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3. He had no legislative power : which a Viceroy could not possibly have.
4. He was placed and displaced by God at pleasure : of which, as Viceroy, we see the perfect fitness; but as Sovereign by the people's choice, one cannot easily account for; because God did not chuse to supersede the natural Rights of his People, as appears by his leaving it, at first, to their own option whether they would have God himself for their King,
5. The very same punishment was ordained for cursing the King as for blaspheming God, namely, stoning to death; and the reason is intimated in these words of Abishai to David, Shall not Shimei be put to death for this, because he cursed the LORD's ANOINTED * ? This was the common title of the Kings of Israel and Judah, and plainly denoted their office of Viceroyalty: Iinproperly, and superstitiously transferred; in these later ages,, to Christian kings and Princes.
From this further circumstance, a l'iceroyalty is necessarily inferred: The throne and kingdom of Judea is all along expressly declared to be God's throne and God's kingdom. Thus, in the first book of Chronicles, it is said that Solomon sat on the THRONE OF THE LORD, as King, instead of David his father ti
. And the queen of Sheba, who visited Solomon, to be instructed in bis wisdom, and doubtless had been informed bybiin of the true nature of his kingdom, compliments him in these words: Blessed be the Lord thy God, which delighted in thee to set thee on uus THRONE, TO BE KING FOR THE LORD thy God. In like manner Abijih speaks to the house of Israel, on their defection from Rehoboam : And now ye think to with?staid the KINGDOM OF TILE Lord in the hands of the 2 Sum, xis, 21. + Chap. xxis, ver. 23. | 2 Chron. ix. 8.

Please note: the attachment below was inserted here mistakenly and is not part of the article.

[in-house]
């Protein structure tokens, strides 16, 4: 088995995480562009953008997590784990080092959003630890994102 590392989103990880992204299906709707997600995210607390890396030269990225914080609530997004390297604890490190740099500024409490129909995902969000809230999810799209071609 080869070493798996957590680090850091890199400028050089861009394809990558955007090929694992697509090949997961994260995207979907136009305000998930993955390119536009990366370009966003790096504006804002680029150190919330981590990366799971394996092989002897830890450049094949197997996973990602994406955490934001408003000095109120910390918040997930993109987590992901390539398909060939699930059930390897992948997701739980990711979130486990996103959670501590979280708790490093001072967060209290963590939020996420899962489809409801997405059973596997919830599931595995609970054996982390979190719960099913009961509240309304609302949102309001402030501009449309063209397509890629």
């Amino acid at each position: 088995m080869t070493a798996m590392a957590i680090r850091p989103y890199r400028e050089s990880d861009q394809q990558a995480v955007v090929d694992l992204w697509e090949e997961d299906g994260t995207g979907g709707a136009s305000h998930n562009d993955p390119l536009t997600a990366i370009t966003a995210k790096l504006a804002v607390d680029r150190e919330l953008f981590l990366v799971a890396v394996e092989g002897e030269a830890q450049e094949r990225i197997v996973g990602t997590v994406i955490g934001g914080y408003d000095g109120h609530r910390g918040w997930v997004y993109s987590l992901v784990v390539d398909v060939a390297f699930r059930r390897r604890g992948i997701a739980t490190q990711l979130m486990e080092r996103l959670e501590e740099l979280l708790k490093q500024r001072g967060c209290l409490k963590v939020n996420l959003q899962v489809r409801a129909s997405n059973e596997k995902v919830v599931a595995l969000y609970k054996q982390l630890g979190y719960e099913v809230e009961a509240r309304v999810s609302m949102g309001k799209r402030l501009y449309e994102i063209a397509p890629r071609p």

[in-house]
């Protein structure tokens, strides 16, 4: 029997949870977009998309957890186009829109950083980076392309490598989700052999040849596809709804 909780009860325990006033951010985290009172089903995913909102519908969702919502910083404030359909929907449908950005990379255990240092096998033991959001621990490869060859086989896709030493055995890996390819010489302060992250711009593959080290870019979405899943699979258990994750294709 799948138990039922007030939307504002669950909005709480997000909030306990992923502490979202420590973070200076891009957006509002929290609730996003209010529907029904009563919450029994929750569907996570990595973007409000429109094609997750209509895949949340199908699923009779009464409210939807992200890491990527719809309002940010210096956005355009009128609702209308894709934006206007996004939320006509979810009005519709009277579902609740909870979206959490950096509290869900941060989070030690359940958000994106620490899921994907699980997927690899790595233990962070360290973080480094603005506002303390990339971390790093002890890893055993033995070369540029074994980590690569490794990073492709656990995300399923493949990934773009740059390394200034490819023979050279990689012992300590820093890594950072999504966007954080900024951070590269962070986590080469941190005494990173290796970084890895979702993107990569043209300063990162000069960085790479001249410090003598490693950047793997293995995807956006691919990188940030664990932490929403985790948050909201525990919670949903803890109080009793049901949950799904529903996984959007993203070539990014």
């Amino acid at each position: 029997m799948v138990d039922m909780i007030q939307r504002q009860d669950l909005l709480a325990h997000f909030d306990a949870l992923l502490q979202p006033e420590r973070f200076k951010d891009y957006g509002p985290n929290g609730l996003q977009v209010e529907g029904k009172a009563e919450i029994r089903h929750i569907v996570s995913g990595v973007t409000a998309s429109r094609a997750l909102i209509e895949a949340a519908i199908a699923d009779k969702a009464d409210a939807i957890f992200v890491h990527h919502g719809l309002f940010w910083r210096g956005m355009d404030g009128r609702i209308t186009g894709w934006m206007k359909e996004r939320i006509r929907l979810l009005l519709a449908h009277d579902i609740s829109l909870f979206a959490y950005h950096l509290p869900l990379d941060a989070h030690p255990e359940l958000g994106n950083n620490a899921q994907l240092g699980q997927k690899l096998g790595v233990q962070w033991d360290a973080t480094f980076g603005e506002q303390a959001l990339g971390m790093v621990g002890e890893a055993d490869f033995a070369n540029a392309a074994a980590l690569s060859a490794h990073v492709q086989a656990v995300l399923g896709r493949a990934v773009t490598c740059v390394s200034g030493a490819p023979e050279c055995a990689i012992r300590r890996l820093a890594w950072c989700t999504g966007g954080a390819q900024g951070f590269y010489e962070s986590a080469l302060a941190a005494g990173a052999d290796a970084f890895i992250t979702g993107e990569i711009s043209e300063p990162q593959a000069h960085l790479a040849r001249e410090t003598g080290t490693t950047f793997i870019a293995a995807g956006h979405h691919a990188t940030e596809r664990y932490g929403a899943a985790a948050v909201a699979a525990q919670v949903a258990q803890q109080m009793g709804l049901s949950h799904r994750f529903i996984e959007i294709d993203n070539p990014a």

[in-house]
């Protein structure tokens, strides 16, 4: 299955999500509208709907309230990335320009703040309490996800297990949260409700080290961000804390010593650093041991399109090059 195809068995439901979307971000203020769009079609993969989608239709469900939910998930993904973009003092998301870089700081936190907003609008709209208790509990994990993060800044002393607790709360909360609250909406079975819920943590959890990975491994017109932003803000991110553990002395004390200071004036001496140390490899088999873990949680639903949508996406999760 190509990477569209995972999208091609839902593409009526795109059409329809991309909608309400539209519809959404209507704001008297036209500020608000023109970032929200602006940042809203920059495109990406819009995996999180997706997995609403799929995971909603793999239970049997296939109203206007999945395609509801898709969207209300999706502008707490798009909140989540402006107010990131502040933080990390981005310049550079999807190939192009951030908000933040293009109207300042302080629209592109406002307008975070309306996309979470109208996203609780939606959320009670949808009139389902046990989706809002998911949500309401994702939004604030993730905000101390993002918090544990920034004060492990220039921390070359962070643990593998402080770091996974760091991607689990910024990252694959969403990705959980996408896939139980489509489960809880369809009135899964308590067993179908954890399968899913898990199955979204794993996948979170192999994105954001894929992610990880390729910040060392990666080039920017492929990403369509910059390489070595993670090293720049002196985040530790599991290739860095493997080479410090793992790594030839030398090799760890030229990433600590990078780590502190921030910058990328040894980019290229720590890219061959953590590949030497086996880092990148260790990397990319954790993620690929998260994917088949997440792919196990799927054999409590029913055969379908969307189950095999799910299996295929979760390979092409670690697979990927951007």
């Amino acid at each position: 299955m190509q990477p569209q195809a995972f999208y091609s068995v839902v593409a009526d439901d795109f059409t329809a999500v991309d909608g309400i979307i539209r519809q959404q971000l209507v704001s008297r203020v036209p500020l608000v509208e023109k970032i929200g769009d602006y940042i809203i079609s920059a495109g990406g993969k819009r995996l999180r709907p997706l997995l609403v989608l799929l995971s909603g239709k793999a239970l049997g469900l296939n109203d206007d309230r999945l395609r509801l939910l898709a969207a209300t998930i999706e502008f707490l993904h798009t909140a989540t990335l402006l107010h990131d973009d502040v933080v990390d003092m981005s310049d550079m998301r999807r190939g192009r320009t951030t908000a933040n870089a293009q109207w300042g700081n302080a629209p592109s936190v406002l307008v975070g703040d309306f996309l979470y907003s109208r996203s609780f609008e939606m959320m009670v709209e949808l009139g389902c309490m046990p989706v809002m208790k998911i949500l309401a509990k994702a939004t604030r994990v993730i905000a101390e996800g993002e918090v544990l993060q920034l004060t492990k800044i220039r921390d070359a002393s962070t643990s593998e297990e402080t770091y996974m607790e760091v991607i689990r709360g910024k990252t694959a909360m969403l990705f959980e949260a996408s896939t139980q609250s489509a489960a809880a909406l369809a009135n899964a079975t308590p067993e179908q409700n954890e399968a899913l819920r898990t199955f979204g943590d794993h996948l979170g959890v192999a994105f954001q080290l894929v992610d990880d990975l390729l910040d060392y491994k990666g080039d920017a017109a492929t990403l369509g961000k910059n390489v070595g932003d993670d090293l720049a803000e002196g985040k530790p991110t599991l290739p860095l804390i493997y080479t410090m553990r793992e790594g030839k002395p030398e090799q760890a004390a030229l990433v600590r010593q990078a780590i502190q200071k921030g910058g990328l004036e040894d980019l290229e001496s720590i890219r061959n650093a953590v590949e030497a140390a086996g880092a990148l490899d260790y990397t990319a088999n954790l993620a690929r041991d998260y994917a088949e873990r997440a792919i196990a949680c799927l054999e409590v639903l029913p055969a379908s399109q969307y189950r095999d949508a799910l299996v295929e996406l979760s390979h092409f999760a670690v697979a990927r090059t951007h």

sons of David*. And to the saine purpose, Nehemiah : Neither have our kings, oar princes, our priests, nor our futhers, kept thy lai', nor hearkened unto thy commandments, and thy testimonies, wherewith thou didst testify against them. For they have not served thee in THEIR KINGDOMT. The sense, I think, requires that the Septuagint reading should be here preferred, which says EN BACIAEIA Eor, IN THY KINGDOM.. And this the Syriac and Arabic versions follow. As Judea is always called his kingdom, so he is always called the King of the Jews. Thus the Psalmist: Thine Altar's, O Lord of Hosts, my KING, and my God I. And again: Let Israel rejoice in him that made him: let the children of Zion be joyful in their King-. And thus the Propbet Jeremiah: The King, whose name is the Lord of Fiosts llo